The applications that I develop on my free time are getting bigger and I'm planning to launch some other projects that I'm currently developing, so I want to know how to choose the correct license for freeware and open source projects for this and some of my future projects.
- Anybody can ask a question
- Anybody can answer
- The best answers are voted up and rise to the top
You don't explain what you want to do with your software.
Typically, you could go to Open Source Institute and browse their approved licenses, but it's simpler to pick a few.
My general recommendation, unless you have specific requirements (such as software you're incorporating into yours, restrictions on license for intended use, or source repository restrictions): Ask yourself if it would bother you to have people take your software, incorporate it into their proprietary/closed-source programs, and profit from it.
If your answer is "no, not particularly", go with the BSD license.
If your answer is "yes, I don't want that to happen", go with the GPLv2, and its recommendation to allow people to use any later version of the GPL.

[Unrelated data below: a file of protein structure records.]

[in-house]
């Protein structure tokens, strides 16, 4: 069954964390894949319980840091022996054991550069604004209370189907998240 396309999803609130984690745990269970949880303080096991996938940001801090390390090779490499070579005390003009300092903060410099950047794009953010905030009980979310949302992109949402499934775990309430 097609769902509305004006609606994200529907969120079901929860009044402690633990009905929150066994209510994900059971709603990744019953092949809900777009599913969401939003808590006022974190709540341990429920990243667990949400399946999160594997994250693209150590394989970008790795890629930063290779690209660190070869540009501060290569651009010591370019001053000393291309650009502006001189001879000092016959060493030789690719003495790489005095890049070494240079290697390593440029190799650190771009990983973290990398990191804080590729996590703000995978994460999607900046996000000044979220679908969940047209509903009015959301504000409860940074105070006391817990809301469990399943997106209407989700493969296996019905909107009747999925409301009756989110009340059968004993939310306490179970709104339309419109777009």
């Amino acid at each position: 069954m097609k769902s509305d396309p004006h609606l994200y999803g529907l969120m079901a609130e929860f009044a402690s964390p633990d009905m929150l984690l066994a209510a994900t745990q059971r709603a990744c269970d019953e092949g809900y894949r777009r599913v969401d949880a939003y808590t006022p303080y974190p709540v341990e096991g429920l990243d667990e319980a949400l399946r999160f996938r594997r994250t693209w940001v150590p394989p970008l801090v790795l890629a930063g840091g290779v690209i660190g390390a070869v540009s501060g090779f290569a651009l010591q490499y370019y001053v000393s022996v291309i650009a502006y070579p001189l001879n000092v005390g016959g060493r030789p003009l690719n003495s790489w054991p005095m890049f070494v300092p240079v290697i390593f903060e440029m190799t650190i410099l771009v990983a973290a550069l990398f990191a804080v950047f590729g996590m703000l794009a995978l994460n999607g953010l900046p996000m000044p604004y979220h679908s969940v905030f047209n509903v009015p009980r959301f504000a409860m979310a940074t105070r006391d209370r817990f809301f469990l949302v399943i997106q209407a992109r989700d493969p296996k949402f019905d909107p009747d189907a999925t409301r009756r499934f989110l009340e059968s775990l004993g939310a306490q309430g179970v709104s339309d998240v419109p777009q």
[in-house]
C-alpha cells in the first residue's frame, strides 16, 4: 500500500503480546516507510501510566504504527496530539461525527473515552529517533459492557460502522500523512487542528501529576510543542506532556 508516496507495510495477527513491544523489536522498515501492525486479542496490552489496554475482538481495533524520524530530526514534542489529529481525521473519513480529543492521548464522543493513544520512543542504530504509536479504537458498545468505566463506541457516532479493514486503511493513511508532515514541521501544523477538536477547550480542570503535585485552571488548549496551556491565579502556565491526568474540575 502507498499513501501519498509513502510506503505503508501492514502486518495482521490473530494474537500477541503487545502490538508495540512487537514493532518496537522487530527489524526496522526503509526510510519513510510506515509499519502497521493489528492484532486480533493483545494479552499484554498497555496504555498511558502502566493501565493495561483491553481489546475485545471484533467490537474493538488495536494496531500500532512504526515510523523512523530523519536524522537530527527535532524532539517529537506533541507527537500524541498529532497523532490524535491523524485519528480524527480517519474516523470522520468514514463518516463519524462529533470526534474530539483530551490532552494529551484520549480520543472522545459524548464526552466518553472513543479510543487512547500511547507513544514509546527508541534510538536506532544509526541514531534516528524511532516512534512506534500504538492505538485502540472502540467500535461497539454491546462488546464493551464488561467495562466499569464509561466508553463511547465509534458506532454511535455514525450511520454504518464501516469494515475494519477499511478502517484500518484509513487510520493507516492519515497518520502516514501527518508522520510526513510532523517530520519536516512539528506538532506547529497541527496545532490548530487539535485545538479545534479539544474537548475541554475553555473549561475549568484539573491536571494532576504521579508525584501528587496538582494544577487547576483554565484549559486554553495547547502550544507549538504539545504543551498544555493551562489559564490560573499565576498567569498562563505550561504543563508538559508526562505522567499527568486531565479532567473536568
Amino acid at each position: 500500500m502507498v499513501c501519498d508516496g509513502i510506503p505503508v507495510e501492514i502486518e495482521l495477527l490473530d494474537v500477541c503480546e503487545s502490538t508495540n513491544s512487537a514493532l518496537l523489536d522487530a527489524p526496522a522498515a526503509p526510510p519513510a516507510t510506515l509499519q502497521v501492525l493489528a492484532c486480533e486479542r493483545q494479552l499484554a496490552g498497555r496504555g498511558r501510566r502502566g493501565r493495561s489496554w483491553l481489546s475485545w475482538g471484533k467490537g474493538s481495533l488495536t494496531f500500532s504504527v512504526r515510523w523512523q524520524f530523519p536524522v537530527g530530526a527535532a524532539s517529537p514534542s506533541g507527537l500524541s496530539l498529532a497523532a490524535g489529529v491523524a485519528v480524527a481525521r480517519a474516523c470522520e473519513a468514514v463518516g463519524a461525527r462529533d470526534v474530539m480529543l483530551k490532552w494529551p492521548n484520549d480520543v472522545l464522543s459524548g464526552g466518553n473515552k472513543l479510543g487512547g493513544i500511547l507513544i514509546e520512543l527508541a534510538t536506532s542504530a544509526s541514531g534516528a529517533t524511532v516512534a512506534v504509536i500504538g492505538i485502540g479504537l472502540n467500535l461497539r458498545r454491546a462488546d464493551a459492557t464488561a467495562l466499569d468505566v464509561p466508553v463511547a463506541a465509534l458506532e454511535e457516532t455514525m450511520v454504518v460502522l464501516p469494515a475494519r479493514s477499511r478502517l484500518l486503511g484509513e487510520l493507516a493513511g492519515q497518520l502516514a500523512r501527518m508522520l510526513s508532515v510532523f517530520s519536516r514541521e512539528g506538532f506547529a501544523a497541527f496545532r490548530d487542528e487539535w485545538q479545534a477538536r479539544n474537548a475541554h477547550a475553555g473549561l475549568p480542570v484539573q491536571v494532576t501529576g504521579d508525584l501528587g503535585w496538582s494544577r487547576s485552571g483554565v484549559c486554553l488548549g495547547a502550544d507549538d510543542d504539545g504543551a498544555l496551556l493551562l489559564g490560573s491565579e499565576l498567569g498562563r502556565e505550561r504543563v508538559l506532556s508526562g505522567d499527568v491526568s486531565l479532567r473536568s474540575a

If you want to give something back to the community, use MIT or BSD.
Otherwise, don't publish the project at all.
See producingoss.org for Karl Fogel's thoughts on this.
Picking the right license is especially important if you intend on making $$ from your project or if you intend on stopping others from easily making $$ off your project :). The Apache license for example is seen as being corporate/business friendly
If in doubt, make sure you see a lawyer that's well versed in this area. They're rare, but there's not a lot of proven case law around open source licenses and so it pays to check out the current state of play
Oh and whatever you do, please don't create your own license, you're only going to create yourself a legal nightmare.